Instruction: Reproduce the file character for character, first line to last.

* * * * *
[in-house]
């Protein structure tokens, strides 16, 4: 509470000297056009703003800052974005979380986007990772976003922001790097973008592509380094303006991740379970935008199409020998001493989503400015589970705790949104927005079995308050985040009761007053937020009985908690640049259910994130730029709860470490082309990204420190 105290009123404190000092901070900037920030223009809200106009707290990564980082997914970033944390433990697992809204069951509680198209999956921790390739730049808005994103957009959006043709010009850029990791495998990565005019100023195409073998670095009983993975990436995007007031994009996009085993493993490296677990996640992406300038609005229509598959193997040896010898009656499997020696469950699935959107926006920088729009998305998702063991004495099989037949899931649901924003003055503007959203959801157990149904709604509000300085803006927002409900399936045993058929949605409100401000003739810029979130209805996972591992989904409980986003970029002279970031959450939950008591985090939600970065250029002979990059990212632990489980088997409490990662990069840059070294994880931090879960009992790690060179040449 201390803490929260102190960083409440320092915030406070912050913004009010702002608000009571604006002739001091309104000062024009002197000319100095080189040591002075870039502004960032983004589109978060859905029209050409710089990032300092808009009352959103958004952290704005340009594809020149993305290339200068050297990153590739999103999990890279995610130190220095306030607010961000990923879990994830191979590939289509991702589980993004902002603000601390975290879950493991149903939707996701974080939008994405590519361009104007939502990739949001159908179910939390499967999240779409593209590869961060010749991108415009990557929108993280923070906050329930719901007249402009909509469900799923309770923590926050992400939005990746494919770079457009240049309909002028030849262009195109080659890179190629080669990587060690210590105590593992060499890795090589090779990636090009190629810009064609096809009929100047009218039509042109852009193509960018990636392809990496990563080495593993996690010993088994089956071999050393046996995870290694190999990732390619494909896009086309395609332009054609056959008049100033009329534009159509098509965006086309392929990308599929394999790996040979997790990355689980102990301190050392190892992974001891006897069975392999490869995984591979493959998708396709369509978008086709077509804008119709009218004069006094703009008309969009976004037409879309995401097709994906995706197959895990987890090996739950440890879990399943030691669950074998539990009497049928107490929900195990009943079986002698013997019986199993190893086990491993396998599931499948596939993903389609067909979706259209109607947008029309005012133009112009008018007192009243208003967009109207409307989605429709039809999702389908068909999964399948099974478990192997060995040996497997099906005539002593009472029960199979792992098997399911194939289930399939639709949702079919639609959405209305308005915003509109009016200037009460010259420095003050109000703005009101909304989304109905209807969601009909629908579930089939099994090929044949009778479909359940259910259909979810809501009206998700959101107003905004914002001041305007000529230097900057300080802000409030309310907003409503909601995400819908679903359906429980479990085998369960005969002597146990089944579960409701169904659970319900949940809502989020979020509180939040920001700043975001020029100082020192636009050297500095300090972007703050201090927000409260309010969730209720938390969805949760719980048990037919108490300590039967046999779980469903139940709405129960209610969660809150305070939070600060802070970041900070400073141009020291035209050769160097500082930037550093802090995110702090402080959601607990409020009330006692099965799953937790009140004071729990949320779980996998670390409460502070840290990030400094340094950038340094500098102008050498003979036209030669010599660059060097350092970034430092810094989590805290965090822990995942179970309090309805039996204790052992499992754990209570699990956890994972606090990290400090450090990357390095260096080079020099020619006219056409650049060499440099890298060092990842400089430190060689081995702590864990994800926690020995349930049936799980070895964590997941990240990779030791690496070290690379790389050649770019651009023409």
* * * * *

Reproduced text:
[in-house]
């Protein structure tokens, strides 16, 4: 509470000297056009703003800052974005979380986007990772976003922001790097973008592509380094303006991740379970935008199409020998001493989503400015589970705790949104927005079995308050985040009761007053937020009985908690640049259910994130730029709860470490082309990204420190 105290009123404190000092901070900037920030223009809200106009707290990564980082997914970033944390433990697992809204069951509680198209999956921790390739730049808005994103957009959006043709010009850029990791495998990565005019100023195409073998670095009983993975990436995007007031994009996009085993493993490296677990996640992406300038609005229509598959193997040896010898009656499997020696469950699935959107926006920088729009998305998702063991004495099989037949899931649901924003003055503007959203959801157990149904709604509000300085803006927002409900399936045993058929949605409100401000003739810029979130209805996972591992989904409980986003970029002279970031959450939950008591985090939600970065250029002979990059990212632990489980088997409490990662990069840059070294994880931090879960009992790690060179040449 201390803490929260102190960083409440320092915030406070912050913004009010702002608000009571604006002739001091309104000062024009002197000319100095080189040591002075870039502004960032983004589109978060859905029209050409710089990032300092808009009352959103958004952290704005340009594809020149993305290339200068050297990153590739999103999990890279995610130190220095306030607010961000990923879990994830191979590939289509991702589980993004902002603000601390975290879950493991149903939707996701974080939008994405590519361009104007939502990739949001159908179910939390499967999240779409593209590869961060010749991108415009990557929108993280923070906050329930719901007249402009909509469900799923309770923590926050992400939005990746494919770079457009240049309909002028030849262009195109080659890179190629080669990587060690210590105590593992060499890795090589090779990636090009190629810009064609096809009929100047009218039509042109852009193509960018990636392809990496990563080495593993996690010993088994089956071999050393046996995870290694190999990732390619494909896009086309395609332009054609056959008049100033009329534009159509098509965006086309392929990308599929394999790996040979997790990355689980102990301190050392190892992974001891006897069975392999490869995984591979493959998708396709369509978008086709077509804008119709009218004069006094703009008309969009976004037409879309995401097709994906995706197959895990987890090996739950440890879990399943030691669950074998539990009497049928107490929900195990009943079986002698013997019986199993190893086990491993396998599931499948596939993903389609067909979706259209109607947008029309005012133009112009008018007192009243208003967009109207409307989605429709039809999702389908068909999964399948099974478990192997060995040996497997099906005539002593009472029960199979792992098997399911194939289930399939639709949702079919639609959405209305308005915003509109009016200037009460010259420095003050109000703005009101909304989304109905209807969601009909629908579930089939099994090929044949009778479909359940259910259909979810809501009206998700959101107003905004914002001041305007000529230097900057300080802000409030309310907003409503909601995400819908679903359906429980479990085998369960005969002597146990089944579960409701169904659970319900949940809502989020979020509180939040920001700043975001020029100082020192636009050297500095300090972007703050201090927000409260309010969730209720938390969805949760719980048990037919108490300590039967046999779980469903139940709405129960209610969660809150305070939070600060802070970041900070400073141009020291035209050769160097500082930037550093802090995110702090402080959601607990409020009330006692099965799953937790009140004071729990949320779980996998670390409460502070840290990030400094340094950038340094500098102008050498003979036209030669010599660059060097350092970034430092810094989590805290965090822990995942179970309090309805039996204790052992499992754990209570699990956890994972606090990290400090450090990357390095260096080079020099020619006219056409650049060499440099890298060092990842400089430190060689081995702590864990994800926690020995349930049936799980070895964590997941990240990779030791690496070290690379790389050649770019651009023409």